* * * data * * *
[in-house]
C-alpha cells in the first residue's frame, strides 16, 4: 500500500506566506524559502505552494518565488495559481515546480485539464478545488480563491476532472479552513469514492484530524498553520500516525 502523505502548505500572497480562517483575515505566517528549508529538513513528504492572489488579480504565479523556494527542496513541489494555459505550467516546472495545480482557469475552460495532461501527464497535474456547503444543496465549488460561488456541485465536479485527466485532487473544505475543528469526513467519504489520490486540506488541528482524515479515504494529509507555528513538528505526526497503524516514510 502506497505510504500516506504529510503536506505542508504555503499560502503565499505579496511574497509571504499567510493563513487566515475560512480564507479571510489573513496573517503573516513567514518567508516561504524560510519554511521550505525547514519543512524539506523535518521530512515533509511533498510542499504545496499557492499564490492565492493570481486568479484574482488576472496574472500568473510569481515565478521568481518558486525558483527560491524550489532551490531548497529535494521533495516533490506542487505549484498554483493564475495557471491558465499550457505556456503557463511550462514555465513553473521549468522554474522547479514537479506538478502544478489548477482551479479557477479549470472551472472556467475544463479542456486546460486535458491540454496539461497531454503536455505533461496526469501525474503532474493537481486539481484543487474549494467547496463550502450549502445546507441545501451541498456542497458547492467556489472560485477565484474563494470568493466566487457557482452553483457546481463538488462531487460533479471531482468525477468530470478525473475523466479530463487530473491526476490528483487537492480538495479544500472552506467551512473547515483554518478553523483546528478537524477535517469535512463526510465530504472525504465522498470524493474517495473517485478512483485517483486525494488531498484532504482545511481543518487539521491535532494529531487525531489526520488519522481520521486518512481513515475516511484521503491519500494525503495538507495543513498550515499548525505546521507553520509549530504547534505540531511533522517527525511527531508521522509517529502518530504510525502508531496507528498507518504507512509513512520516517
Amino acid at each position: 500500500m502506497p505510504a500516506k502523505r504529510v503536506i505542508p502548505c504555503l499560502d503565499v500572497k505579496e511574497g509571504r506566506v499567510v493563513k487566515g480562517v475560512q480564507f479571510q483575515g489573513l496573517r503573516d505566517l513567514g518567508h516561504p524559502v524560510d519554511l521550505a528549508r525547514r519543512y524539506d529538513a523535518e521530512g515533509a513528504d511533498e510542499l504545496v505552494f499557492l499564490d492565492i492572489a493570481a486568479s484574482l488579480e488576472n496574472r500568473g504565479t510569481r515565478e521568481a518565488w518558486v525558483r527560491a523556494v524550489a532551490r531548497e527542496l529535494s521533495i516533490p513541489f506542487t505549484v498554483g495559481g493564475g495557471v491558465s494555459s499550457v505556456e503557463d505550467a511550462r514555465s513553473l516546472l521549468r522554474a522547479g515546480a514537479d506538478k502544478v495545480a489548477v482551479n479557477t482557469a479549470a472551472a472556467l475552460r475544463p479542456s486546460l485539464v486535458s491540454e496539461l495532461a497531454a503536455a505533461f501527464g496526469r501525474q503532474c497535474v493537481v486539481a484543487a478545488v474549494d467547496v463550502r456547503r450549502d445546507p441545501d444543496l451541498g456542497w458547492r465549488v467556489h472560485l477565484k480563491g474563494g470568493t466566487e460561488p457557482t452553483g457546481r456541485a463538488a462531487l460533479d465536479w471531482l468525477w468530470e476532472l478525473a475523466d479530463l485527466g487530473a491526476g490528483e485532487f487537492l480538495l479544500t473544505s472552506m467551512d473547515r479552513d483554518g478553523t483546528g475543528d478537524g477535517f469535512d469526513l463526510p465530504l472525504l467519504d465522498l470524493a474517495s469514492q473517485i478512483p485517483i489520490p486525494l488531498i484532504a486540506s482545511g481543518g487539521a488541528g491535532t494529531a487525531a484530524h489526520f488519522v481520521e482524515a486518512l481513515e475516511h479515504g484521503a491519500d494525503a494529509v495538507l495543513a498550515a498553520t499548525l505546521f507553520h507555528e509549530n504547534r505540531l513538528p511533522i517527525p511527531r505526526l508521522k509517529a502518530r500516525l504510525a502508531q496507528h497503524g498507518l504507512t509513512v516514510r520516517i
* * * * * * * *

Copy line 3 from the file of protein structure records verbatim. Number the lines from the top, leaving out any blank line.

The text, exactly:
Amino acid at each position: 500500500m502506497p505510504a500516506k502523505r504529510v503536506i505542508p502548505c504555503l499560502d503565499v500572497k505579496e511574497g509571504r506566506v499567510v493563513k487566515g480562517v475560512q480564507f479571510q483575515g489573513l496573517r503573516d505566517l513567514g518567508h516561504p524559502v524560510d519554511l521550505a528549508r525547514r519543512y524539506d529538513a523535518e521530512g515533509a513528504d511533498e510542499l504545496v505552494f499557492l499564490d492565492i492572489a493570481a486568479s484574482l488579480e488576472n496574472r500568473g504565479t510569481r515565478e521568481a518565488w518558486v525558483r527560491a523556494v524550489a532551490r531548497e527542496l529535494s521533495i516533490p513541489f506542487t505549484v498554483g495559481g493564475g495557471v491558465s494555459s499550457v505556456e503557463d505550467a511550462r514555465s513553473l516546472l521549468r522554474a522547479g515546480a514537479d506538478k502544478v495545480a489548477v482551479n479557477t482557469a479549470a472551472a472556467l475552460r475544463p479542456s486546460l485539464v486535458s491540454e496539461l495532461a497531454a503536455a505533461f501527464g496526469r501525474q503532474c497535474v493537481v486539481a484543487a478545488v474549494d467547496v463550502r456547503r450549502d445546507p441545501d444543496l451541498g456542497w458547492r465549488v467556489h472560485l477565484k480563491g474563494g470568493t466566487e460561488p457557482t452553483g457546481r456541485a463538488a462531487l460533479d465536479w471531482l468525477w468530470e476532472l478525473a475523466d479530463l485527466g487530473a491526476g490528483e485532487f487537492l480538495l479544500t473544505s472552506m467551512d473547515r479552513d483554518g478553523t483546528g475543528d478537524g477535517f469535512d469526513l463526510p465530504l472525504l467519504d465522498l470524493a474517495s469514492q473517485i478512483p485517483i489520490p486525494l488531498i484532504a486540506s482545511g481543518g487539521a488541528g491535532t494529531a487525531a484530524h489526520f488519522v481520521e482524515a486518512l481513515e475516511h479515504g484521503a491519500d494525503a494529509v495538507l495543513a498550515a498553520t499548525l505546521f507553520h507555528e509549530n504547534r505540531l513538528p511533522i517527525p511527531r505526526l508521522k509517529a502518530r500516525l504510525a502508531q496507528h497503524g498507518l504507512t509513512v516514510r520516517i